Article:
18. Ron: We have in fact finalized the technique that we will use to create the bubble of caramel. After tomarrow's session I hope to be able to post some images.
  19. As I said up-post that amuse slot is an important one. The guests first bite should, in my opinion, do more than just taste good. For us it becomes a way to disarm the diner. Yes the food is highly manipulated, yes it is aesthetically different that most that you have had, yes it tastes good, but it is also familiar and it is ok if it makes fun of itself. If we can successfully place a dish in front of the guest that is visually unfamiliar yet tastes of one of the most comforting flavors known….. we have successfully set the tone for the rest of the evening. The dish itself it very simple. The technique of slicing bread very thinly and wrapping it around things comes from el Bulli. The inspiration for this particular dish started with the squid. That is what we call the holder developed by Crucial Detail. I wanted a bite sized course that would be consumed by hand and be positioned upright. I started to review fruits and vegetables that would provide a natural “handle” for the guests to use to consume the course. Once I settled on grapes on the vine the rest was a given. Of course we make the peanut butter ourselves and peel the grapes while they are still on the vine, that takes some dexterity.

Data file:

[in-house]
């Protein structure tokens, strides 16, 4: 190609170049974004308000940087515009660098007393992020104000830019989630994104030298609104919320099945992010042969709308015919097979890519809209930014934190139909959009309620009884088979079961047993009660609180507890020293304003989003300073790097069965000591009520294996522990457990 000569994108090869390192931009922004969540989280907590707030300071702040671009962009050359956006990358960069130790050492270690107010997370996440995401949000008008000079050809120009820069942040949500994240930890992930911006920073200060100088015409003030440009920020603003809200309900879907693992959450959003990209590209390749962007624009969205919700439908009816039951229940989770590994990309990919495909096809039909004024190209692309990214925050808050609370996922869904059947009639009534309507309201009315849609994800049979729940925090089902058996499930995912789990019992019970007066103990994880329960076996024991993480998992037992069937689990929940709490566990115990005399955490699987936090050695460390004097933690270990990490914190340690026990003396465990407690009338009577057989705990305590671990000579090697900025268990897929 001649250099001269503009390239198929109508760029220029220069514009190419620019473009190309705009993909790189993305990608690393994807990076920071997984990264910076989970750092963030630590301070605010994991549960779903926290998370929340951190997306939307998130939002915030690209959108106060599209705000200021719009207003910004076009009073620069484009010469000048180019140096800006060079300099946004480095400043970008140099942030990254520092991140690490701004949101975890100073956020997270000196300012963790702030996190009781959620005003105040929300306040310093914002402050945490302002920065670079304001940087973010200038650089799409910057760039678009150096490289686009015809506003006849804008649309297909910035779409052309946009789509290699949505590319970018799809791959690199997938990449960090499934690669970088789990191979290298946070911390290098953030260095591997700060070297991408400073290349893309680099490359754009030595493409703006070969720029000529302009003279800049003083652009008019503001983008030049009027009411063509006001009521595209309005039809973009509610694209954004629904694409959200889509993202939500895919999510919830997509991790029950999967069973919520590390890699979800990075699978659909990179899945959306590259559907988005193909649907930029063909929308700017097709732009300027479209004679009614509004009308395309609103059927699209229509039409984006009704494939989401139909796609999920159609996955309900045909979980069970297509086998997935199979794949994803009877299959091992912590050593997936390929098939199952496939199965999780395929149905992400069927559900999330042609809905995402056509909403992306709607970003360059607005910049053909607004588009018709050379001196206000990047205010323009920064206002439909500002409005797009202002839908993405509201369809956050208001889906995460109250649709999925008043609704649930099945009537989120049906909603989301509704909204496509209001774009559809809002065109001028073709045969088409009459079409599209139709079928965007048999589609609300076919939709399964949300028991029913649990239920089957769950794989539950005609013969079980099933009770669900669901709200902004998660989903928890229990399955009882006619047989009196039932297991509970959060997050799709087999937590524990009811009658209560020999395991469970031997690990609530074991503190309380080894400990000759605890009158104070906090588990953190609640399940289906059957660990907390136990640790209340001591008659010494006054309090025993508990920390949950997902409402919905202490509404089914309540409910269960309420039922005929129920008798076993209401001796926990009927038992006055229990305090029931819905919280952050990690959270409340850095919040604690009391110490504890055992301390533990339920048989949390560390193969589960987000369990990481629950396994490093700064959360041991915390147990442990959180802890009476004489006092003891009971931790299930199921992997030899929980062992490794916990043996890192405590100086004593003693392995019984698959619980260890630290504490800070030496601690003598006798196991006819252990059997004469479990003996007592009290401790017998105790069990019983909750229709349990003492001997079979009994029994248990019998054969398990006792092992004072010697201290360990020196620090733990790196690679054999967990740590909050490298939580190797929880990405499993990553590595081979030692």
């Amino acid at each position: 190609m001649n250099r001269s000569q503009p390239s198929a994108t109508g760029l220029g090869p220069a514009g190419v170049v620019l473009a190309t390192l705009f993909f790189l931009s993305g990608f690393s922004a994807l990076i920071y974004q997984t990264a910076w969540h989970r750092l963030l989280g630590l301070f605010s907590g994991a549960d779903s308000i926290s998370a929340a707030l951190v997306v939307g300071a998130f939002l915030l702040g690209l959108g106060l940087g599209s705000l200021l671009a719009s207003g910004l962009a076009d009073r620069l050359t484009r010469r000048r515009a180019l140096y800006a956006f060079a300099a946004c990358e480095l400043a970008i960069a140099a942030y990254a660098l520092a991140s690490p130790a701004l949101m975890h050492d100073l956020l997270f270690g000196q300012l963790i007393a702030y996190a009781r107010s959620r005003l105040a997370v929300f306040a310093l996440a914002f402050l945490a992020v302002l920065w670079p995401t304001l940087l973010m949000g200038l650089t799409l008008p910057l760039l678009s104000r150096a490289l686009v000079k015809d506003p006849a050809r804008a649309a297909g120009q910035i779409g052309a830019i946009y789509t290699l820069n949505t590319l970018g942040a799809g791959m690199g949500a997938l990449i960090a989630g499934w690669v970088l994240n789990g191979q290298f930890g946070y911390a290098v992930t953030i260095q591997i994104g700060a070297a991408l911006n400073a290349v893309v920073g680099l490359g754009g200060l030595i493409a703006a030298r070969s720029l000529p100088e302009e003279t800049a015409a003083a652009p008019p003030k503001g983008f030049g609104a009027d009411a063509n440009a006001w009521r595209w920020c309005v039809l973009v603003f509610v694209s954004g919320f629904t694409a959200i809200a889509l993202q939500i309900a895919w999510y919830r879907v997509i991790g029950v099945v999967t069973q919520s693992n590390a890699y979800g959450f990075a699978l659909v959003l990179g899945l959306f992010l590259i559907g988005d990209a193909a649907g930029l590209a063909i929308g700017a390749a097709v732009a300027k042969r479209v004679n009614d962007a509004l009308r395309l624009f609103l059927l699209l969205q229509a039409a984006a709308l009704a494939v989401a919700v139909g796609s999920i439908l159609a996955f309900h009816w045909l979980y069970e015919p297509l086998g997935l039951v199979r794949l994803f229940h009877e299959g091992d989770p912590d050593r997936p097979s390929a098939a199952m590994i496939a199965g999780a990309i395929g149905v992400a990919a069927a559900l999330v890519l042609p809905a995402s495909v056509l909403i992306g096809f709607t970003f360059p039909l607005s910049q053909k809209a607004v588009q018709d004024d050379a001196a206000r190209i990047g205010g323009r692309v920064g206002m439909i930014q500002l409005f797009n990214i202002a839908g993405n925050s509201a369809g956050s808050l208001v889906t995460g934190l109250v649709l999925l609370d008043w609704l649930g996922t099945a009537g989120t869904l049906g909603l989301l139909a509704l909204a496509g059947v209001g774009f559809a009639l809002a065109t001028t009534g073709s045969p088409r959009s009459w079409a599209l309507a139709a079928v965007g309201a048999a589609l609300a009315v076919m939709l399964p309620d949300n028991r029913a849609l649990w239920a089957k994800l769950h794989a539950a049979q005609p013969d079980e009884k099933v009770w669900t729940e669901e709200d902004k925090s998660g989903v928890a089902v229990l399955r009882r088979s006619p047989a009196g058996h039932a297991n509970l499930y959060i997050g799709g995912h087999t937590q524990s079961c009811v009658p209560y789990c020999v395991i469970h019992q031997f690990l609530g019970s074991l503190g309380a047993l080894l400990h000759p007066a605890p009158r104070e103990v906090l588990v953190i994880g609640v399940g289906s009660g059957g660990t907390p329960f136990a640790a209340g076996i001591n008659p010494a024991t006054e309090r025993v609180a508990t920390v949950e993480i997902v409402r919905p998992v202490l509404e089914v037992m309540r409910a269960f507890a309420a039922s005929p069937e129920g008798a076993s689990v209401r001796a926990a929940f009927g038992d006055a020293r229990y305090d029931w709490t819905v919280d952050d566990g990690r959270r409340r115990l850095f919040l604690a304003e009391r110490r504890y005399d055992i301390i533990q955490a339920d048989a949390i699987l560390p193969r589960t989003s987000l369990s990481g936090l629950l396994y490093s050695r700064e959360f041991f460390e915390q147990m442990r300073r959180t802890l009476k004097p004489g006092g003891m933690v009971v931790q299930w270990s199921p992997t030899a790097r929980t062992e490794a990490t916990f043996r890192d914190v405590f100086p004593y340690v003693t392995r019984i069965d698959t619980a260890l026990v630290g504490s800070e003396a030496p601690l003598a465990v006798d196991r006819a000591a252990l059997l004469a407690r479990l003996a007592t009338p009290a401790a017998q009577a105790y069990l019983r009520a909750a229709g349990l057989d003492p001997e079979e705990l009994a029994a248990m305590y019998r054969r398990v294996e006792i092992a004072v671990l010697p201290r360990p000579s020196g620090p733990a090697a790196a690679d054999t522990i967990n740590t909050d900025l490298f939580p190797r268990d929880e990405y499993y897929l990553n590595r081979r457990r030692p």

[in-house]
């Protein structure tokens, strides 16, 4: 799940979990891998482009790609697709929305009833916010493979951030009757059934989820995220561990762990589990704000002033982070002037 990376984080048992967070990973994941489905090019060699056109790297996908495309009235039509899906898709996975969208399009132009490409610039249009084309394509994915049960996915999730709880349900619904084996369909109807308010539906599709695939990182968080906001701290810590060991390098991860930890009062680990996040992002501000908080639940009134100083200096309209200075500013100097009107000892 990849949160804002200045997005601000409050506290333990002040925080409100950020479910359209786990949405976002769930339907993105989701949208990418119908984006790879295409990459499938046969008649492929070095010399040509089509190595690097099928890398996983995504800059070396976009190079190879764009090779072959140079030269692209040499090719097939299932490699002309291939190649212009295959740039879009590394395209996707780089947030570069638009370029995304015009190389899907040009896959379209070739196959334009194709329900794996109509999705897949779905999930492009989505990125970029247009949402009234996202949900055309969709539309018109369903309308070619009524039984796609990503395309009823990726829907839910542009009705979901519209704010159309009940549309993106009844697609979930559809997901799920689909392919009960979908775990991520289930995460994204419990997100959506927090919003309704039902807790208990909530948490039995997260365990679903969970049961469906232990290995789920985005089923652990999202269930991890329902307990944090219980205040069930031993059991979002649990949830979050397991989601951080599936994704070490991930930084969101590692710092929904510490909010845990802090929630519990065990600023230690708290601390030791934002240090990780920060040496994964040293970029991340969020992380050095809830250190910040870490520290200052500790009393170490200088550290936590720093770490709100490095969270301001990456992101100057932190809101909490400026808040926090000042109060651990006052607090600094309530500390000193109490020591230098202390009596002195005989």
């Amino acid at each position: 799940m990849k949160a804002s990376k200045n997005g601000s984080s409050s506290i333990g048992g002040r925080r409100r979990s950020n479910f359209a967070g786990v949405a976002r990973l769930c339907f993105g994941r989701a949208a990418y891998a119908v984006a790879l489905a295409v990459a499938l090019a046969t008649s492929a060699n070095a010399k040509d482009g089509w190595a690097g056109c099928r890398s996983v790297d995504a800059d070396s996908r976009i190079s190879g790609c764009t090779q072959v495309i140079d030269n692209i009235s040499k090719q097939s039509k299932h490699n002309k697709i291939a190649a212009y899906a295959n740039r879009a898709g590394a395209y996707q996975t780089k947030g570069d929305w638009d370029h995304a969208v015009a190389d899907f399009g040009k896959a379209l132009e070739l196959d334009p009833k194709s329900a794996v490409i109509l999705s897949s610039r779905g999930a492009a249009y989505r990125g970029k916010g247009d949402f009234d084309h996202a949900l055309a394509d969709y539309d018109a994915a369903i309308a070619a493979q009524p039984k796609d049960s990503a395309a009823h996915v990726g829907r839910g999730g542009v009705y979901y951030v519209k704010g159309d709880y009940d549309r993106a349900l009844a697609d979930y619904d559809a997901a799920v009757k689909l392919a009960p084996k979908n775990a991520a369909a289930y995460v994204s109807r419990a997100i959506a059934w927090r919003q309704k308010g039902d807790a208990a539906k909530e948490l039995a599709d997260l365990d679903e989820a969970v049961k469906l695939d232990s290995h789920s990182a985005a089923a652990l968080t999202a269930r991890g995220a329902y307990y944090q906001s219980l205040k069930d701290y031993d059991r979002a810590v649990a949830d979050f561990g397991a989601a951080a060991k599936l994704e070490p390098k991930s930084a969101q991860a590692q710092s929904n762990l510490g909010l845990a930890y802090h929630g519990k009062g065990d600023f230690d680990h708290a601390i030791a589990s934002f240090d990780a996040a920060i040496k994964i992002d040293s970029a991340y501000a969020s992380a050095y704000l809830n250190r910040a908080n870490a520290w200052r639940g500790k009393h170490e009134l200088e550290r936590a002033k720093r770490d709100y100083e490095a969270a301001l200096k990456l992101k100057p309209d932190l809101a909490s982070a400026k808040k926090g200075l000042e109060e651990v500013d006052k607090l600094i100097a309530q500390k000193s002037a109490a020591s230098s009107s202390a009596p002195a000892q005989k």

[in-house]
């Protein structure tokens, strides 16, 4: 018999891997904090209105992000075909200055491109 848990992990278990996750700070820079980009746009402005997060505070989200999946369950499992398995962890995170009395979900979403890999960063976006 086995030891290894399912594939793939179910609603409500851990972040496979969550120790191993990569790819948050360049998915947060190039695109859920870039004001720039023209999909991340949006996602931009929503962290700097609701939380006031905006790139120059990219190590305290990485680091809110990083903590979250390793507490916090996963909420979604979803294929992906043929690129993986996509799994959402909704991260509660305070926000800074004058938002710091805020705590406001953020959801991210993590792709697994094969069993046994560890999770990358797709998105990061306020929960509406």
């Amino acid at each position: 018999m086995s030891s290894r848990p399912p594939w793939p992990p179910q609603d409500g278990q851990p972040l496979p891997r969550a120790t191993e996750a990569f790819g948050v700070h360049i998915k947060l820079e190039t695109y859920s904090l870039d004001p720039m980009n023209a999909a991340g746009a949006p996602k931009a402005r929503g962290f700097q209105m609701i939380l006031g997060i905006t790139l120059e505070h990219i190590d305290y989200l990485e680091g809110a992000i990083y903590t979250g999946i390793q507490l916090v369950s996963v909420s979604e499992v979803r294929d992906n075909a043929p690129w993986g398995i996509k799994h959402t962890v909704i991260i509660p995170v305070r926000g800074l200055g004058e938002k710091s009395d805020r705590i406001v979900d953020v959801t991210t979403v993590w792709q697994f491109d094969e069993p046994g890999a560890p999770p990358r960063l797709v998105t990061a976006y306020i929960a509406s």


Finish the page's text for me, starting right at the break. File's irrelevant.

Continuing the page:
20. As the project matures we have made the final decision to utilize several logos instead of one. The philosophy behind that decision seems to align with all other thoughts that are present in this project. As Martin mentioned up thread, we have several different types of applications for the Alinea logo: 1. Chef Coats 2. Menus 3. Stationary 4. Video 5. Signage 6. Printed Promotional Material 7. Business Cards We will choose which concepts are best suited for each situation, not only from an application standpoint, but also from the emotion we are trying to express in each medium. Going even further, I have decided to utilize different logos within a category…in other words four chefs will have embroideries coats in the kitchen, we will all have different logos. Just as everyone will have different business cards, and ideally each guest at a table will see a different Alinea symbol on their menus and so on. Everyone on the creative team feels this approach exemplifies exactly what we are trying to achieve with Alinea, not to mention it is fun for everyone to choose his or her own logo out of the 154 concepts developed thus far. Here are examples of my current favorites: